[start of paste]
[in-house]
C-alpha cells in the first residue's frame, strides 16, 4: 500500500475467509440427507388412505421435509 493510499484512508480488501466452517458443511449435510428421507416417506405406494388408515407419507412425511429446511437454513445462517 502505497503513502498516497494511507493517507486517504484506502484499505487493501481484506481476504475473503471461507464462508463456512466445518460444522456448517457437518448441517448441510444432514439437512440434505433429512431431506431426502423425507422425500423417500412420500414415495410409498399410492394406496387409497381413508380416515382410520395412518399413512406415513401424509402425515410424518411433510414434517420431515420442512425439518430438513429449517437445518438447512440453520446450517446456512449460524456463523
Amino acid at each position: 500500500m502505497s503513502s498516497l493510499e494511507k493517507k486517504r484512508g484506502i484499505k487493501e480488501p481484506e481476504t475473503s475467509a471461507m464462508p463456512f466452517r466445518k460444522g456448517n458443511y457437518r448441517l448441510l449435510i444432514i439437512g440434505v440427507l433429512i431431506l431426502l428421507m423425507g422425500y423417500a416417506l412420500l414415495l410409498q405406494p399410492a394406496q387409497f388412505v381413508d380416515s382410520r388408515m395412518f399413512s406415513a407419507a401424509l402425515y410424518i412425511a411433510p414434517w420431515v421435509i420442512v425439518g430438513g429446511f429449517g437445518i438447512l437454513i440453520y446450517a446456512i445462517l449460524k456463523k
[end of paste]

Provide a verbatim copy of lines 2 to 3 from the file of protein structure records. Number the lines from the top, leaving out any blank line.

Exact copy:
C-alpha cells in the first residue's frame, strides 16, 4: 500500500475467509440427507388412505421435509 493510499484512508480488501466452517458443511449435510428421507416417506405406494388408515407419507412425511429446511437454513445462517 502505497503513502498516497494511507493517507486517504484506502484499505487493501481484506481476504475473503471461507464462508463456512466445518460444522456448517457437518448441517448441510444432514439437512440434505433429512431431506431426502423425507422425500423417500412420500414415495410409498399410492394406496387409497381413508380416515382410520395412518399413512406415513401424509402425515410424518411433510414434517420431515420442512425439518430438513429449517437445518438447512440453520446450517446456512449460524456463523
Amino acid at each position: 500500500m502505497s503513502s498516497l493510499e494511507k493517507k486517504r484512508g484506502i484499505k487493501e480488501p481484506e481476504t475473503s475467509a471461507m464462508p463456512f466452517r466445518k460444522g456448517n458443511y457437518r448441517l448441510l449435510i444432514i439437512g440434505v440427507l433429512i431431506l431426502l428421507m423425507g422425500y423417500a416417506l412420500l414415495l410409498q405406494p399410492a394406496q387409497f388412505v381413508d380416515s382410520r388408515m395412518f399413512s406415513a407419507a401424509l402425515y410424518i412425511a411433510p414434517w420431515v421435509i420442512v425439518g430438513g429446511f429449517g437445518i438447512l437454513i440453520y446450517a446456512i445462517l449460524k456463523k